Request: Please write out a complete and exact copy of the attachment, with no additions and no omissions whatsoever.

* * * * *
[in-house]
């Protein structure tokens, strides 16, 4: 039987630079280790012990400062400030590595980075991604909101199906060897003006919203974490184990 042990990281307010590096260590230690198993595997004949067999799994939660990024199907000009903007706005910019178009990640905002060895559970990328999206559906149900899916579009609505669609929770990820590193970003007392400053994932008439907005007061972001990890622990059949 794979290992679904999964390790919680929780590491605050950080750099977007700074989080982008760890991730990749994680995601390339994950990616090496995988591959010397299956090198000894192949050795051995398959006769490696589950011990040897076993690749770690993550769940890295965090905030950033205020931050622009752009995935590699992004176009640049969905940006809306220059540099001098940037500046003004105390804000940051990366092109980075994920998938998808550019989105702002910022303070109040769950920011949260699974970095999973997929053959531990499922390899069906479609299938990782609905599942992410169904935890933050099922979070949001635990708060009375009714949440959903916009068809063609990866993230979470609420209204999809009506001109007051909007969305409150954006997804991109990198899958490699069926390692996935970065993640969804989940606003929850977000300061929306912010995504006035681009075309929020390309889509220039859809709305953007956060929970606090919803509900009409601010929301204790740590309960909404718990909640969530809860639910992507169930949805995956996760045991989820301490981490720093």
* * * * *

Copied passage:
[in-house]
């Protein structure tokens, strides 16, 4: 039987630079280790012990400062400030590595980075991604909101199906060897003006919203974490184990 042990990281307010590096260590230690198993595997004949067999799994939660990024199907000009903007706005910019178009990640905002060895559970990328999206559906149900899916579009609505669609929770990820590193970003007392400053994932008439907005007061972001990890622990059949 794979290992679904999964390790919680929780590491605050950080750099977007700074989080982008760890991730990749994680995601390339994950990616090496995988591959010397299956090198000894192949050795051995398959006769490696589950011990040897076993690749770690993550769940890295965090905030950033205020931050622009752009995935590699992004176009640049969905940006809306220059540099001098940037500046003004105390804000940051990366092109980075994920998938998808550019989105702002910022303070109040769950920011949260699974970095999973997929053959531990499922390899069906479609299938990782609905599942992410169904935890933050099922979070949001635990708060009375009714949440959903916009068809063609990866993230979470609420209204999809009506001109007051909007969305409150954006997804991109990198899958490699069926390692996935970065993640969804989940606003929850977000300061929306912010995504006035681009075309929020390309889509220039859809709305953007956060929970606090919803509900009409601010929301204790740590309960909404718990909640969530809860639910992507169930949805995956996760045991989820301490981490720093």